Loading Events

« All Events

  • This event has passed.

University of Connecticut: The Cato T. Laurencin Institute for Regenerative Engineering: Aches, Age, and Influenza: Regenerative Insights from a Pathway to Muscle Loss and Disability

April 18, 2023 @ 12:00 pm - 1:00 pm

Rising Stars of Regenerative Engineering: Aches, Age, and Influenza: Regenerative Insights from a Pathway to Muscle Loss and Disability

Older adults have diminished immune responses that increase susceptibility to infectious diseases, such as influenza (flu). In older adults, flu infection can lead to hospitalization, catastrophic disability, and mortality. We previously demonstrated severe and prolonged muscle degradation and atrophy in aged mice during flu infection. Here, we utilized an unbiased transcriptomic analysis to elucidate mechanisms of flu-induced muscular declines in a mouse model. Our results showed age-related gene expression differences including downregulation of genes associated with muscle regeneration and organization and upregulation of genes associated with pro-inflammatory cytokines and migratory immune pathways in aged mice when compared to young. Pathway analysis revealed significant enrichment of leukocyte migration and T cell activation pathways in the aged muscle during infection. Intramuscular CD4 T cells increased in both young and aged mice during infection, while intramuscular CD8 T cells increased exclusively in aged muscle. CD4 T cells in young muscle were regulatory T cells (Treg), while those in aged were T follicular helper (Tfh) and Th2 cells. Correspondingly, IL-33, an important cytokine for Treg accumulation within tissue, increased only in young flu infected muscle. Conversely, CXCL10 (IP-10) increased only in aged muscle suggesting a continued recruitment of CD8 T cells into the aged muscle during flu infection. Overall, our findings elucidate a link between flu-induced disability and dysregulated intracellular T cell recruitment into flu injured muscle with aging. Furthermore, we uncovered potential pathways involved that can be targeted to develop preventative and therapeutic interventions to avert disability, encourage muscle regeneration and maintain independence following infection.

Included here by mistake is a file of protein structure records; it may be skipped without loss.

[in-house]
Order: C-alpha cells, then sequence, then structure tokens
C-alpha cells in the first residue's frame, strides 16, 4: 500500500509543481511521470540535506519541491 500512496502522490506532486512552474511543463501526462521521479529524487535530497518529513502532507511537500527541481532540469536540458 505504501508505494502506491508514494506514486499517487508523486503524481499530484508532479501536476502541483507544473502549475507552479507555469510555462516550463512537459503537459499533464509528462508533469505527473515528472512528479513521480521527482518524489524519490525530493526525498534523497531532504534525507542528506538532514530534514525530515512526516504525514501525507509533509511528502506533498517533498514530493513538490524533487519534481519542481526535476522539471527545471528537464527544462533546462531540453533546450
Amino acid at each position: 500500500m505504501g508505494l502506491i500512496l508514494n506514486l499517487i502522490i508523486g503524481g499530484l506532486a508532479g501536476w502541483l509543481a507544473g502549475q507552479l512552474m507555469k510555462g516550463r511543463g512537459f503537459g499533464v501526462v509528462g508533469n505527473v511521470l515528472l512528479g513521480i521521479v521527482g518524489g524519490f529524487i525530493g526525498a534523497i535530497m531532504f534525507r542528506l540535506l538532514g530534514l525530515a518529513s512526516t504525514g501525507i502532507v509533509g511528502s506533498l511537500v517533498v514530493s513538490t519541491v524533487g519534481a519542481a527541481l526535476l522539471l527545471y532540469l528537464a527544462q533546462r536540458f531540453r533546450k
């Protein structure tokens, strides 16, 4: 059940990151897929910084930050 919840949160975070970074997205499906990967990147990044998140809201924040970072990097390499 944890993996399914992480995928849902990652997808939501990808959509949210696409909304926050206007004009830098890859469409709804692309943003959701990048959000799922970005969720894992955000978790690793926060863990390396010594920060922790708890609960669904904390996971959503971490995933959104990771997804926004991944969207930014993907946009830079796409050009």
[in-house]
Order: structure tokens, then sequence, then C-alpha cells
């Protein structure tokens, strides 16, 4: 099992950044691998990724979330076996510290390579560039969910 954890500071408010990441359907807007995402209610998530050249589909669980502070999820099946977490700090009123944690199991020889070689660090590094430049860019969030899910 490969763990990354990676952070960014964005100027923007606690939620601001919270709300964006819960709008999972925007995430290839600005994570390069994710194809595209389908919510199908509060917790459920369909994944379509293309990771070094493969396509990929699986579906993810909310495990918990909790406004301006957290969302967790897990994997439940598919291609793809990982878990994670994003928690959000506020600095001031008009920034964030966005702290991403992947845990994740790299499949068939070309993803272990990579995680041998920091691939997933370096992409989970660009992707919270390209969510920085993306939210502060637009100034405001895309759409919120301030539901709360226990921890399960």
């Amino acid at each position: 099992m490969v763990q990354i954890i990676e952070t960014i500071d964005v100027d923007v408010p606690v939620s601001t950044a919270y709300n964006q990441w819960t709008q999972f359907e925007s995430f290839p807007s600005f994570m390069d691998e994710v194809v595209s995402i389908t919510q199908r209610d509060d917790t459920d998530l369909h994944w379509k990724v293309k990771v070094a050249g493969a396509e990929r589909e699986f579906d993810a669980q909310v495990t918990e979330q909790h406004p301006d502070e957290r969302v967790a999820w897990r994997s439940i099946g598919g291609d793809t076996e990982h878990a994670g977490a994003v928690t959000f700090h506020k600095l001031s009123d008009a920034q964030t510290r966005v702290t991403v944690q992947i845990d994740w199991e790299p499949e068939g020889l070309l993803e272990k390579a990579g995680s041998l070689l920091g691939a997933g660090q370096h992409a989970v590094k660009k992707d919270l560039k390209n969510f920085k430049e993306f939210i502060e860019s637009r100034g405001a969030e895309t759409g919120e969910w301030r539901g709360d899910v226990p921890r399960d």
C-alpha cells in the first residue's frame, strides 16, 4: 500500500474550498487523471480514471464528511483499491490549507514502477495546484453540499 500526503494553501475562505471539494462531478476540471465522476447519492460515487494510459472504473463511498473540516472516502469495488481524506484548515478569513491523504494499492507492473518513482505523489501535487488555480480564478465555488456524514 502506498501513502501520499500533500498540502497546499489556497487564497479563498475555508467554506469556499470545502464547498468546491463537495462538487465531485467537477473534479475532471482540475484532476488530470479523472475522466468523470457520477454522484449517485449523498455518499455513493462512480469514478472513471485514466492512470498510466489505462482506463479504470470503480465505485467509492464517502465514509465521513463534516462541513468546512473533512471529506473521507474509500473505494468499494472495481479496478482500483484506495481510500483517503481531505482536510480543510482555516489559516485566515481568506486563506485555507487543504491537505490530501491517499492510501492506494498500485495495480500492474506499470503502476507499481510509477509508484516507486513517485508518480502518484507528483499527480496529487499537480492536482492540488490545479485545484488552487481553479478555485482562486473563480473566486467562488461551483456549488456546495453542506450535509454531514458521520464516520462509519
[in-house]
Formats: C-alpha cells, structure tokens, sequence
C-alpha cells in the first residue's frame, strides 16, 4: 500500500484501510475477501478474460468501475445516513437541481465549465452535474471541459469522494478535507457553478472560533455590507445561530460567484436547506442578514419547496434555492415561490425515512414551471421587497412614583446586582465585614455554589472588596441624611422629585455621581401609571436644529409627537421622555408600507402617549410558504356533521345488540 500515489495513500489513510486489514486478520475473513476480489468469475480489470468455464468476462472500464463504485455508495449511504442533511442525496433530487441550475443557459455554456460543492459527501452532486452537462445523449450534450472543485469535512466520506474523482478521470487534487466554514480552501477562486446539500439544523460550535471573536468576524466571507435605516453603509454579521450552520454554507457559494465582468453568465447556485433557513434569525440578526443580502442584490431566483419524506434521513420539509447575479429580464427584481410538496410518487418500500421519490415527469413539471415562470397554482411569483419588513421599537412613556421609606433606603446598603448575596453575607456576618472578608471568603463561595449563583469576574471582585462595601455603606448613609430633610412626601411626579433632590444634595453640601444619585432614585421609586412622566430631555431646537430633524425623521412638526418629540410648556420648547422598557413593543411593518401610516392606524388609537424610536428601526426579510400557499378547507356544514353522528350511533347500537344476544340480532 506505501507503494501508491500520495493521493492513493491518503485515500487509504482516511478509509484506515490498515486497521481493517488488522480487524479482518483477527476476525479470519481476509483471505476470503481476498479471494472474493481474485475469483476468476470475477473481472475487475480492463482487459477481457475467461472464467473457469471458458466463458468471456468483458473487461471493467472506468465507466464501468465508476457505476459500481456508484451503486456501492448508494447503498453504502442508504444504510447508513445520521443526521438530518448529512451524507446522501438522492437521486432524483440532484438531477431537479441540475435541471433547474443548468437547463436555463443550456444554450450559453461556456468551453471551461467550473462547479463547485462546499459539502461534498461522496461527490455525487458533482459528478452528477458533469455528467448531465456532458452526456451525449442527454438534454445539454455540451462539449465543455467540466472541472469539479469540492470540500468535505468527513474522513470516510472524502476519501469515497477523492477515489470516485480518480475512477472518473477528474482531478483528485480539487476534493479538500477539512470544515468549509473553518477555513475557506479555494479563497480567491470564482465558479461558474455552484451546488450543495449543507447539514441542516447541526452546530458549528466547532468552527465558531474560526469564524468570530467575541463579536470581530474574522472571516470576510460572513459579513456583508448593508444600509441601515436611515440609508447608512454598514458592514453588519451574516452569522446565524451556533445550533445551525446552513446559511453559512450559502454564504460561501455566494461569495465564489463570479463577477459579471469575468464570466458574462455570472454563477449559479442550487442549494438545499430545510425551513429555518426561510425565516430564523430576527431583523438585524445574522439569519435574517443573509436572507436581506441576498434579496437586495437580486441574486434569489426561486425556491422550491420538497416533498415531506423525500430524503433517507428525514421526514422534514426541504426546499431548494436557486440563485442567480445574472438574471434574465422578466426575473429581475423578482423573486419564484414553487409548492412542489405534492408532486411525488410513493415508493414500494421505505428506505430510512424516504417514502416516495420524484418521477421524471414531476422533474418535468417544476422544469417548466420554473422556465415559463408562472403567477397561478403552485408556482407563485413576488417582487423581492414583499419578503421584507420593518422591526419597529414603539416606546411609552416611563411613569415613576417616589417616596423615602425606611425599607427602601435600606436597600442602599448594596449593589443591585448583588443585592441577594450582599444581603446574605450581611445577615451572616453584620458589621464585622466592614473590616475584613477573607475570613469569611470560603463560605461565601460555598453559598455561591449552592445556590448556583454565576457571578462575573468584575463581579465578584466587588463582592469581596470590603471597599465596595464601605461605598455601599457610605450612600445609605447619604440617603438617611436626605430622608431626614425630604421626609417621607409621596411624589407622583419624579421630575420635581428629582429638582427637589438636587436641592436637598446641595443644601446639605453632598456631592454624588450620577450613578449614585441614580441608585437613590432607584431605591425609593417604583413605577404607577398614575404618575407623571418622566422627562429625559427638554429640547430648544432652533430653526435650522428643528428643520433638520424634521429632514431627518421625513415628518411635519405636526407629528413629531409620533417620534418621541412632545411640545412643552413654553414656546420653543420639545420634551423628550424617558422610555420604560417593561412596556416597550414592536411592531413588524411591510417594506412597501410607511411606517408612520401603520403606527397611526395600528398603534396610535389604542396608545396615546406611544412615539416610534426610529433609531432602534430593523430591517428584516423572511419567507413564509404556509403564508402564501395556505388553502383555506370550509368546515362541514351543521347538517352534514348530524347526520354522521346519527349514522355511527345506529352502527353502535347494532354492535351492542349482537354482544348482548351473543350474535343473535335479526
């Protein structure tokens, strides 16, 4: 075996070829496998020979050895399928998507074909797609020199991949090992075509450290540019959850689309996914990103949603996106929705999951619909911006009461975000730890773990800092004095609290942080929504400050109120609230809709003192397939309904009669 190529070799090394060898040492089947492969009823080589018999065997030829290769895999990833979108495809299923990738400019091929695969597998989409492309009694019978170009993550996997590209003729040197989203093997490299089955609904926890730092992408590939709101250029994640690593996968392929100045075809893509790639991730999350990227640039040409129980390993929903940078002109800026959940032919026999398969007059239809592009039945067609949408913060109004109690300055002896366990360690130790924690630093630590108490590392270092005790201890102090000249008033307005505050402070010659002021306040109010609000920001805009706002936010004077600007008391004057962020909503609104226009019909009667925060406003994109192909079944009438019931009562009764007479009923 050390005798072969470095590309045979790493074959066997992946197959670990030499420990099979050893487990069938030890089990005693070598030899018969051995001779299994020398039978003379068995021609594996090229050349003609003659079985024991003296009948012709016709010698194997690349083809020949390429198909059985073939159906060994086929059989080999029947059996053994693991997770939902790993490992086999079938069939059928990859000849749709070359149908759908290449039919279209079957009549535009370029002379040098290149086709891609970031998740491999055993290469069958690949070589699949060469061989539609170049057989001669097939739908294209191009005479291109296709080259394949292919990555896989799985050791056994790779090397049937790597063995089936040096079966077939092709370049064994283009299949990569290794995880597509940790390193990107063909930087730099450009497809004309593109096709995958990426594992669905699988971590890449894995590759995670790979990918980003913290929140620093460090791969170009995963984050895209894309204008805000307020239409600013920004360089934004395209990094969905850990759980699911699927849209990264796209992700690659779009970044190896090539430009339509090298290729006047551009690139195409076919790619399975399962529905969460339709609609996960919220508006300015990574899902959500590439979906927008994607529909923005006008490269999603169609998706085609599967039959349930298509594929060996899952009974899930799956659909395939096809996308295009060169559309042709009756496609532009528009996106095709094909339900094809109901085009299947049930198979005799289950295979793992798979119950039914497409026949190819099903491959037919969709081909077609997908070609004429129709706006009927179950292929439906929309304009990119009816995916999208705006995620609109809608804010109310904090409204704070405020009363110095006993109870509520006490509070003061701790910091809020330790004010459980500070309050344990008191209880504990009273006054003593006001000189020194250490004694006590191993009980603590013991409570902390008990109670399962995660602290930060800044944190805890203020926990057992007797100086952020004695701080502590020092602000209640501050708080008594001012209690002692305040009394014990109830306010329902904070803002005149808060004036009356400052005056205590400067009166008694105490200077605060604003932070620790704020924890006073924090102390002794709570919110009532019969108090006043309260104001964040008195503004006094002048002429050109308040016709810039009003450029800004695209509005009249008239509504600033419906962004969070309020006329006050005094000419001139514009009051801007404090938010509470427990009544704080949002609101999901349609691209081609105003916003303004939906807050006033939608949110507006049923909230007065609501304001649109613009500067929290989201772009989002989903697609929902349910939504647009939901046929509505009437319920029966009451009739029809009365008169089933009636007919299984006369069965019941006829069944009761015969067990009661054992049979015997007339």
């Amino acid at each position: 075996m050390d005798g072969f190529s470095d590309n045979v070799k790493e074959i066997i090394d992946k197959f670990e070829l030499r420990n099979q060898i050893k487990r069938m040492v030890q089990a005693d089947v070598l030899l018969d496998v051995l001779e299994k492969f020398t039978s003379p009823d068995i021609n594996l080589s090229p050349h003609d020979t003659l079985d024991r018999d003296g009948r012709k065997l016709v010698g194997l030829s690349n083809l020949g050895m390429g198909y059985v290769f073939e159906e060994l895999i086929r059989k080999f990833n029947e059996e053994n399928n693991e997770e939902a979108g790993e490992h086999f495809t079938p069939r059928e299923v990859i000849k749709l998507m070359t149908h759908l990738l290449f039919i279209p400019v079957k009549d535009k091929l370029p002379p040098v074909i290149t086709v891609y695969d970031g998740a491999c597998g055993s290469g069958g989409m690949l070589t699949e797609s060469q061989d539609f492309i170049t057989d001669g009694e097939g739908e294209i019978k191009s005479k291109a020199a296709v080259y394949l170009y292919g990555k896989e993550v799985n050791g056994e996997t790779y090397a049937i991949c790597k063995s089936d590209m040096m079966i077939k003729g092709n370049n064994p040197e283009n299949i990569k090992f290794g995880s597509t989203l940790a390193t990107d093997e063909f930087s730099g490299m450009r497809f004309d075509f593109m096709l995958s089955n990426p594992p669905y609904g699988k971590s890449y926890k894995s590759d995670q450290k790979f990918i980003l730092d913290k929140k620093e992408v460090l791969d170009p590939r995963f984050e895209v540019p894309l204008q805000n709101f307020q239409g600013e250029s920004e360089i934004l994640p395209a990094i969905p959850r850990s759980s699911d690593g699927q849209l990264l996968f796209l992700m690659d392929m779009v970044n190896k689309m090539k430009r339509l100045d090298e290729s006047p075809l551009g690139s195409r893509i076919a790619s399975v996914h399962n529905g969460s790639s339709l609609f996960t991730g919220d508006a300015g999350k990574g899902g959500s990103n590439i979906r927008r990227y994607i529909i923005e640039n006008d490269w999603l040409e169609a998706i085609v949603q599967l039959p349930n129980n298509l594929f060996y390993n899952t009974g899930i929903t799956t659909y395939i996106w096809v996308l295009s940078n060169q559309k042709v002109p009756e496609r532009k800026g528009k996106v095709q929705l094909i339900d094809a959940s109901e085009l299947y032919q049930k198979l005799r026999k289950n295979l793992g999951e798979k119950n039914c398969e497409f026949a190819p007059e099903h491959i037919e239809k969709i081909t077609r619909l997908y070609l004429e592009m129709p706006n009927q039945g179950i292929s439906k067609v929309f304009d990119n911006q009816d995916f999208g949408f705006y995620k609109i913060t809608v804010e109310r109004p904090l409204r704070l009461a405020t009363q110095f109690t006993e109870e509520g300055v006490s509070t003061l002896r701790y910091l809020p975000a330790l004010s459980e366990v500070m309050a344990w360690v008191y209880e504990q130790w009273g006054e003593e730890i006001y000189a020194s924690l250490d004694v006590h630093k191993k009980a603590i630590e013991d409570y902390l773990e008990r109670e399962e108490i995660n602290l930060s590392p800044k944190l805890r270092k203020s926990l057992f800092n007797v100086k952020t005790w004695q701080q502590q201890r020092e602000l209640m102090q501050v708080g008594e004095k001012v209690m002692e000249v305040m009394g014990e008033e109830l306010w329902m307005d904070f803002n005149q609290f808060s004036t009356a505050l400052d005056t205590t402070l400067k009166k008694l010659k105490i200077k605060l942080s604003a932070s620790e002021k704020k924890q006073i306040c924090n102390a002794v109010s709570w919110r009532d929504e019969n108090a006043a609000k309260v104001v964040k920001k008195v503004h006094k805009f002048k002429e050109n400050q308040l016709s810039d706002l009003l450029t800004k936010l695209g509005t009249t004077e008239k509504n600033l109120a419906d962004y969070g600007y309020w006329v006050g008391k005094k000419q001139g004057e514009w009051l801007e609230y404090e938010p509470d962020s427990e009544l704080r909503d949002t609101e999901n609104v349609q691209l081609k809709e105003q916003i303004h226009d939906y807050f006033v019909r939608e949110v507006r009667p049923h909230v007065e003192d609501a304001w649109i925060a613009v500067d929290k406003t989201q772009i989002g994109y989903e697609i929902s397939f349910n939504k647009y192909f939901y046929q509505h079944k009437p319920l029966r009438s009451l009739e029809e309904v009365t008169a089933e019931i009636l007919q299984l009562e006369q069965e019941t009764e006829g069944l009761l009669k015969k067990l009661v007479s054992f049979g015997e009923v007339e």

Trainee: Andreia Cadar

 Mentor: Jenna M. Bartley, Ph.D., Assistant Professor

Center on Aging and Department of Immunology

University of Connecticut

Learn more about the webinar series and presenters.

FORMAT: Webinar presentation for 40 minutes by the trainee, followed by a 20-minute dialogue with the mentor, and concluding with 15 additional minutes for Q&A via chat from the audience. The events will be hosted and moderated by Dr. Gualberto Ruaño, Director of Special Projects at The Cato T. Laurencin Institute for Regenerative Engineering, University of Connecticut.


BioFabUSA, a program of ARMI, is a public-private partnership with more than 170 members, including companies, academic institutions and not-for profit organizations.




Learn more about work underway to build the biofabrication ecosystem and accelerate the science of regenerative medicine.